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The Four Stages of Business – Stage 3: The Sweet Spot

Creating a business that is bigger than its owner does not happen by chance. It is the result of intentionally moving through the four stages: The Grind, Delegation, Sweet Spot and Transition. Here is a look at the joys and challenges of stage 3: The Sweet Spot.


Delegation is the key that opens up time for an owner to work ON the business and not IN it. Once a business owner has figured out how to delegate daily tasks to employees, it is time to take a much-needed look at the landscape and the future of the business. What are the industry and competitors doing? What are the business’s strengths and weaknesses? Where do we want to get to? Do I have the leadership skills to get us there?


The Sweet Spot is when the owner can focus almost all of their time on oversight and business development. The owner’s job has evolved from Chief Everything Officer (in the Grind stage), to Teacher (delegation stage) and now to Overseer and Communicator. Remember, that an owner can delegate tasks but not responsibility, so oversight is essential.


Communication also takes on a more important role since the team has grown and the owner must keep everyone working toward the same goal. The owner has time now to re-visit (or develop) a statement that communicates why the business exists; and then each business process and department can adjust so that it operates efficiently and effectively toward that goal.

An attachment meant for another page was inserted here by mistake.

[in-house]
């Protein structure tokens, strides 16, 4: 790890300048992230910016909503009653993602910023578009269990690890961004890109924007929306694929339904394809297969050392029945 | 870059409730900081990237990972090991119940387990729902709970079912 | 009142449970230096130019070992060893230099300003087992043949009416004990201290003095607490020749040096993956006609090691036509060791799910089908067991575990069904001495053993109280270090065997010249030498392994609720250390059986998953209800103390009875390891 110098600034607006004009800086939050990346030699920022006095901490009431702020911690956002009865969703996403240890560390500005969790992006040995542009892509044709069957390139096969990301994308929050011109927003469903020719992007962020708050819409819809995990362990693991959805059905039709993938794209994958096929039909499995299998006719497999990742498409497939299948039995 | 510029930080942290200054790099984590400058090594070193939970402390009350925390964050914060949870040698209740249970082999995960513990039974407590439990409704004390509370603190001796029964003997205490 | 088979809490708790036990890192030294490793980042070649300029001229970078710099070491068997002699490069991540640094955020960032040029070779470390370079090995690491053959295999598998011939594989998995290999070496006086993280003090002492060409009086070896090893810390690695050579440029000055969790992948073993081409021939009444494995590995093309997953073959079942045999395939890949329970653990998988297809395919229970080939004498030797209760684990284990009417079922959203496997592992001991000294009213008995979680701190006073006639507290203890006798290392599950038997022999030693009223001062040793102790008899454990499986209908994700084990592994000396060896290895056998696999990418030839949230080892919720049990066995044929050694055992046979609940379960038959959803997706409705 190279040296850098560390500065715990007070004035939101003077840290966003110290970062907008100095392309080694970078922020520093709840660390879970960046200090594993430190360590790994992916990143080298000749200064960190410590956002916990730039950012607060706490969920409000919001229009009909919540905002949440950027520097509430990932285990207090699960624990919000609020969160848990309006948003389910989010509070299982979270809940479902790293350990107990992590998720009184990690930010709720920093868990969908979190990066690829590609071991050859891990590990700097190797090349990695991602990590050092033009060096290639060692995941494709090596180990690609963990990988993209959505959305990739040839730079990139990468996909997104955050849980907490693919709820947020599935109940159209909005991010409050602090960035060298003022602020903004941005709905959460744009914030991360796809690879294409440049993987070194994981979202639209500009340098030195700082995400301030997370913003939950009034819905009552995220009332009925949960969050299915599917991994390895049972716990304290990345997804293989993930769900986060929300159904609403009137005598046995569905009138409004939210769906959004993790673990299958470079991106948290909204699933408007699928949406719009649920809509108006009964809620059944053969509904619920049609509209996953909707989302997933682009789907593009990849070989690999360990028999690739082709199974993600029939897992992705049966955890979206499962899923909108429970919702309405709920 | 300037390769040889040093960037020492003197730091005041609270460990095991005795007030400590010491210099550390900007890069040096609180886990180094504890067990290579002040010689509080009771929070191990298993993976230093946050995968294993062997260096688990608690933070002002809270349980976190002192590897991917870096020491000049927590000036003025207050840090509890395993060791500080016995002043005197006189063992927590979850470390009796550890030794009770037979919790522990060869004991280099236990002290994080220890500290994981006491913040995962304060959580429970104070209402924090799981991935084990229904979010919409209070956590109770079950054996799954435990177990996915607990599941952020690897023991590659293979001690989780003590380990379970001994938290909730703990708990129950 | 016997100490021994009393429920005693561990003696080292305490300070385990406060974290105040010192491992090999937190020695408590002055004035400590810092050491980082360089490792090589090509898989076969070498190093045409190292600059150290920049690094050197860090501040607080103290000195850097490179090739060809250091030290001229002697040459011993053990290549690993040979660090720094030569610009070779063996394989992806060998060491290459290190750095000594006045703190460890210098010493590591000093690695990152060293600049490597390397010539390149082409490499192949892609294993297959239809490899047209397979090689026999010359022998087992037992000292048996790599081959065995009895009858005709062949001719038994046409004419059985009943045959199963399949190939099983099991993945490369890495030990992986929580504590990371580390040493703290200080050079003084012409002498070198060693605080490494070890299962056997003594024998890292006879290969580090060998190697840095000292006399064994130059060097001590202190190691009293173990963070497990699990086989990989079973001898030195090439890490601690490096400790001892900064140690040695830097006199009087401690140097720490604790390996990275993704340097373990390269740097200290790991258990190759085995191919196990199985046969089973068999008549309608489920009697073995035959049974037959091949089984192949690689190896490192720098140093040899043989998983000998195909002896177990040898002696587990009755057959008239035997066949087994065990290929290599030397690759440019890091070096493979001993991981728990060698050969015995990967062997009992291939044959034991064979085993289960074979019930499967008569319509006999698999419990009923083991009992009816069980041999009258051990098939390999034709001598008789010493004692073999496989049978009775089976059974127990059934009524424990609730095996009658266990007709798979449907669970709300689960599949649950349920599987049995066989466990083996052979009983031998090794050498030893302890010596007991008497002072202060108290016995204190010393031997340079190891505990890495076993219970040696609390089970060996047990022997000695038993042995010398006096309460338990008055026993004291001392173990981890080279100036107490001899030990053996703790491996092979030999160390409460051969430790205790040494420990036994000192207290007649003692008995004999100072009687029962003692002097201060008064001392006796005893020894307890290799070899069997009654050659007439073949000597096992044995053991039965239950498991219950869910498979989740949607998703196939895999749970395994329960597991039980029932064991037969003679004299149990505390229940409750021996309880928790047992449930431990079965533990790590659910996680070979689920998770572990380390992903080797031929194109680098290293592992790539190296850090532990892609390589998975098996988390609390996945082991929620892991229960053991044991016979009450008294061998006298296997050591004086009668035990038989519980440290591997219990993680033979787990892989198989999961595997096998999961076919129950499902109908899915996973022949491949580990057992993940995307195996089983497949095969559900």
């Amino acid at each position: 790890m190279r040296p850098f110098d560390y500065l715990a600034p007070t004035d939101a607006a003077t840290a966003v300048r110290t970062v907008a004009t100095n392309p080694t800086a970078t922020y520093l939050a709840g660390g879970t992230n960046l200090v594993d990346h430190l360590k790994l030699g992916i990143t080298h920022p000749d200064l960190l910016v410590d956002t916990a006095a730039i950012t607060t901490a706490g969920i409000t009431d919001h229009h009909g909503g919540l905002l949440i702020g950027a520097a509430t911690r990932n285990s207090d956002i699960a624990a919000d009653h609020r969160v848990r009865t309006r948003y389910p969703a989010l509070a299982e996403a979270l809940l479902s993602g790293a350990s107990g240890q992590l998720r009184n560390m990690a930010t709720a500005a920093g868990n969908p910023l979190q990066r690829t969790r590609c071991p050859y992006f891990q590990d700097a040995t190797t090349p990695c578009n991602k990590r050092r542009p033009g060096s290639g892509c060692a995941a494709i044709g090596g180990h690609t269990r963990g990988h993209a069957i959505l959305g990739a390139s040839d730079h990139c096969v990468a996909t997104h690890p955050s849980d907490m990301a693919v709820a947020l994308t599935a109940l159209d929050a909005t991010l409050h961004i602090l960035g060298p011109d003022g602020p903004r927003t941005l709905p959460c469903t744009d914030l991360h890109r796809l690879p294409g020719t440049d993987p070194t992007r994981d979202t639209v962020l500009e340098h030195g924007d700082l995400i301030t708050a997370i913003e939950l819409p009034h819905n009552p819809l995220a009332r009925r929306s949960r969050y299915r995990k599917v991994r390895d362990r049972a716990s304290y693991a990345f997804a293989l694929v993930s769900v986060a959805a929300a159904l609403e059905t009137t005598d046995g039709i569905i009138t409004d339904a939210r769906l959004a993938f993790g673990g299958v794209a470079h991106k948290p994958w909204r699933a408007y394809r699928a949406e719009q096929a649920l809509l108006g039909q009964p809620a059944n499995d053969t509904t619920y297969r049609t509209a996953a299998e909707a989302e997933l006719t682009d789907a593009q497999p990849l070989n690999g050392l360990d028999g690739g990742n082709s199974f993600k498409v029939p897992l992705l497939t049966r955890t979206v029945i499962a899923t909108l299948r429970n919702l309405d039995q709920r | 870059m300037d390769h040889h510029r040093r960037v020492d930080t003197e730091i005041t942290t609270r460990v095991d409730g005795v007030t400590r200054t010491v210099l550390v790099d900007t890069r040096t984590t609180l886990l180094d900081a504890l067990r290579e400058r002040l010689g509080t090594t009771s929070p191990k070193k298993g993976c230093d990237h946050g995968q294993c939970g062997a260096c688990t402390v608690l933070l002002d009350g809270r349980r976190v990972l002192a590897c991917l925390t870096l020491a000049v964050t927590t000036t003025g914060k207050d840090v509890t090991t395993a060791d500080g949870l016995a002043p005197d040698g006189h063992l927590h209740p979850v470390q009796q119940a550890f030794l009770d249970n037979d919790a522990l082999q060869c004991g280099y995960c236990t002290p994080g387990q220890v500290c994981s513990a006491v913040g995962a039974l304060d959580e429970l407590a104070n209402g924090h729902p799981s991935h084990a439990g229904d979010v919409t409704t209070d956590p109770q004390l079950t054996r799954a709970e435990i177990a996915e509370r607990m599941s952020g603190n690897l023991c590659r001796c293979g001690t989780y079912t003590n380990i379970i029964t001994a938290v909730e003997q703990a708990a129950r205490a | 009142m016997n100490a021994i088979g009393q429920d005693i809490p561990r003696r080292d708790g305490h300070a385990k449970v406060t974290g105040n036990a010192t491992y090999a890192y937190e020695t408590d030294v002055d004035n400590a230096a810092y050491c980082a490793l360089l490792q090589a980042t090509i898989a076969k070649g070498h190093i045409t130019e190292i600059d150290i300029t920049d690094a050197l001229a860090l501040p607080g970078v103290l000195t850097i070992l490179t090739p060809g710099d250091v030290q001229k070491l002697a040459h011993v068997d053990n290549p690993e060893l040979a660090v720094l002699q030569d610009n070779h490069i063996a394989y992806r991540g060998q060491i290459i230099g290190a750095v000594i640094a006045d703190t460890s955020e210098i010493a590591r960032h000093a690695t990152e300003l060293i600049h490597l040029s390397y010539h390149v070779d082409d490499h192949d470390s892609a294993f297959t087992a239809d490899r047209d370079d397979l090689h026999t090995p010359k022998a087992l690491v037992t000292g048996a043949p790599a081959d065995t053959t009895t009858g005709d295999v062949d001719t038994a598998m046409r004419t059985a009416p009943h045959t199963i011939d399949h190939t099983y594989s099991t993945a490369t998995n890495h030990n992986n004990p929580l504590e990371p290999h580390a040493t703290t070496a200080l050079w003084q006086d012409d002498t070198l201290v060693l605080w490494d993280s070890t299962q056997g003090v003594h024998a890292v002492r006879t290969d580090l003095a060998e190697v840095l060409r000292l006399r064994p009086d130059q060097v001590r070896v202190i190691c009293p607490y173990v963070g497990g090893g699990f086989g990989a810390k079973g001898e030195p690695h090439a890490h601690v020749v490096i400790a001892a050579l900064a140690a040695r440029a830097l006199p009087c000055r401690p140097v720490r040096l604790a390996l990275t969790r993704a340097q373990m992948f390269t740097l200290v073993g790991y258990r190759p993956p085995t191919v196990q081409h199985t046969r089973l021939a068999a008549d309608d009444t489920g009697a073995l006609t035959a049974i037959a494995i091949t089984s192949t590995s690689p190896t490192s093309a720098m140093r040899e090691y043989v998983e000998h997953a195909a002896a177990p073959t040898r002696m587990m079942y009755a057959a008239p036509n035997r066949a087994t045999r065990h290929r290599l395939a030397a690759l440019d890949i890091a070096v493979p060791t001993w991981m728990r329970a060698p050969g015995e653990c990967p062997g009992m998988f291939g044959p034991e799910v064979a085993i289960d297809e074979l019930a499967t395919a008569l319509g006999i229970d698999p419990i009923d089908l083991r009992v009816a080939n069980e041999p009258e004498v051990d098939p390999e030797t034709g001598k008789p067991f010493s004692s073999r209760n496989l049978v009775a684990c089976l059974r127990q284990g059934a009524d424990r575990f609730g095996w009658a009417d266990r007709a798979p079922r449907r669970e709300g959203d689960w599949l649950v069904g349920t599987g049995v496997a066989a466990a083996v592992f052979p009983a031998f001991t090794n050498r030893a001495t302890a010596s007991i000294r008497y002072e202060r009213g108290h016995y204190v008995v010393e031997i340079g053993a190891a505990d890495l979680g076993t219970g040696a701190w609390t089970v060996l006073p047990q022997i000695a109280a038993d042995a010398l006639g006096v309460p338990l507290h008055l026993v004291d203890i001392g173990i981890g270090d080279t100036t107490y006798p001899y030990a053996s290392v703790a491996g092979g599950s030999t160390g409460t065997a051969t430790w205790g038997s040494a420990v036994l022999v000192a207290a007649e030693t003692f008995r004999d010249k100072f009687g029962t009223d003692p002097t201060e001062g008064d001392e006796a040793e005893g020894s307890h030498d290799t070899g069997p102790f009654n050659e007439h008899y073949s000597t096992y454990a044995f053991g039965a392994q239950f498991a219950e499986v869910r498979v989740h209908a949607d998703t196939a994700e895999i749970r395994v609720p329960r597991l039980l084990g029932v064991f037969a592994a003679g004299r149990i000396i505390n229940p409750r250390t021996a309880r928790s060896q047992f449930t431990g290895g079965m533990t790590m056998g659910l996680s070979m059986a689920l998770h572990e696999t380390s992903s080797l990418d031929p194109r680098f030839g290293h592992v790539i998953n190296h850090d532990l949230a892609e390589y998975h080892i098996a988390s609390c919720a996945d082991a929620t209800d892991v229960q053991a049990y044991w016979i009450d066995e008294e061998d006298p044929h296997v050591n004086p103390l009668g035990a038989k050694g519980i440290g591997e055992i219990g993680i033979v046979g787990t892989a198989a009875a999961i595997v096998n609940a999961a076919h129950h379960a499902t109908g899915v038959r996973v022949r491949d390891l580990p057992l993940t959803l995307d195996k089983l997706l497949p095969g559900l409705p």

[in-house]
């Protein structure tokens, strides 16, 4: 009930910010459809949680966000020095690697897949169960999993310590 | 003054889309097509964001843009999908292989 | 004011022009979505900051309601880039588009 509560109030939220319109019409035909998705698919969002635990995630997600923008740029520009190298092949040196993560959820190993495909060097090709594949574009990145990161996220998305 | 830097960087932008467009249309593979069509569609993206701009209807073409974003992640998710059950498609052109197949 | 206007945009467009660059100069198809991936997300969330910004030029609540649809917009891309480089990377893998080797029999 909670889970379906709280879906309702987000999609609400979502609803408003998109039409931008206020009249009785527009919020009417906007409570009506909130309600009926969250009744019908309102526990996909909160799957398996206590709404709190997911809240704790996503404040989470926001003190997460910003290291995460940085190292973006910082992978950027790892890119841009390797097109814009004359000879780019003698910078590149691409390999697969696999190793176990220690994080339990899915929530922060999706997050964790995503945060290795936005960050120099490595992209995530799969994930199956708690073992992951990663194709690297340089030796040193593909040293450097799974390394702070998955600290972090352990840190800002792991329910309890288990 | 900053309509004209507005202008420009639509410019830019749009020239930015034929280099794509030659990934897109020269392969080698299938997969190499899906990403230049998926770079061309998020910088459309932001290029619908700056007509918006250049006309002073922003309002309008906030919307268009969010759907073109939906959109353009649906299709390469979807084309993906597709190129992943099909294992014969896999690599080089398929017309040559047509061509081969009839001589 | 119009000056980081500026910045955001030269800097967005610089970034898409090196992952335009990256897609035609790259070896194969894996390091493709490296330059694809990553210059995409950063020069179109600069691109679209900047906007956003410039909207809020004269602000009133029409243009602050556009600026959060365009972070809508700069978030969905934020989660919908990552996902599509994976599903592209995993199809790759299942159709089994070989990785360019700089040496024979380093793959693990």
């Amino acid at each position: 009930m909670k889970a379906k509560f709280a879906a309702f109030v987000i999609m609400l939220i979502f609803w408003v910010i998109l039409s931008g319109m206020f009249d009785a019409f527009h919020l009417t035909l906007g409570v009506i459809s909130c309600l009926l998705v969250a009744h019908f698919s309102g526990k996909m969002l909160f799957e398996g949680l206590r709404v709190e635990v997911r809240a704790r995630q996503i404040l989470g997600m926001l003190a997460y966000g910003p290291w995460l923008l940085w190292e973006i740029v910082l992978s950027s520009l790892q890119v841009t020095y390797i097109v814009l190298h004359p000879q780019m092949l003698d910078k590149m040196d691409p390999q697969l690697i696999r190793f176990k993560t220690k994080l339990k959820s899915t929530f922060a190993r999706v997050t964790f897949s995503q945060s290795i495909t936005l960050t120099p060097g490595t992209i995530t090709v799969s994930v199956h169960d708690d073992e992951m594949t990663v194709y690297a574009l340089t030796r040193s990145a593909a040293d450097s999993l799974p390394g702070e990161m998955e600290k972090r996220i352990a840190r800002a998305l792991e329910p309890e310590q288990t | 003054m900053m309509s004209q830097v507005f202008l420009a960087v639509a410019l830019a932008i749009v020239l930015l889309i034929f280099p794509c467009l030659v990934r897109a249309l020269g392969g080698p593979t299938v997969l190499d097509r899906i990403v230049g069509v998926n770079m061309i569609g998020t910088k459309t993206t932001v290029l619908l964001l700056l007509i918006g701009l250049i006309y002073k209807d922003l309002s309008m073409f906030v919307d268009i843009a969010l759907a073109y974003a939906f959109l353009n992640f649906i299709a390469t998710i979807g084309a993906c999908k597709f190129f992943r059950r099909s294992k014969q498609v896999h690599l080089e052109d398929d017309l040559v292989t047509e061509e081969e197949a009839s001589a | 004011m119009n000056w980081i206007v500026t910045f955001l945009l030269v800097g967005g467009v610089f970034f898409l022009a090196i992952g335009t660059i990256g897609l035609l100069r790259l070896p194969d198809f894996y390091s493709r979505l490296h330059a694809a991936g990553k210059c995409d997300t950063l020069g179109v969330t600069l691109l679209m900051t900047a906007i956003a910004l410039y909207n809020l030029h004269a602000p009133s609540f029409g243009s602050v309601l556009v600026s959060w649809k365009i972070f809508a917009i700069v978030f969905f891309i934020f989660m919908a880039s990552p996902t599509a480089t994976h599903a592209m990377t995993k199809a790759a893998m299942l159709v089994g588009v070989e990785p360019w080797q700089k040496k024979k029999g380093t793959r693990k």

A business in the sweet spot is not struggling to make payroll each month, they are planning how they can serve more customers and give back to their community.


When a business hires the right employees, delegates effectively and the business owner has time to survey the landscape of the business and plan its course, the business is in its Sweet Spot. Here the hard work of the owner throughout the Grind and Delegation stages is finally bearing much anticipated fruit.



A business owner may enjoy years of business in the Sweet Spot; however, at some point the thought of retirement or the itch for a new adventure will come and then preparations must be made for the Transition stage of the business. The Transition stage ensures the business will keep progressing toward achieving its goals and reaching its destination even after the owner is no longer running it. My next article will discuss this final stage of business.

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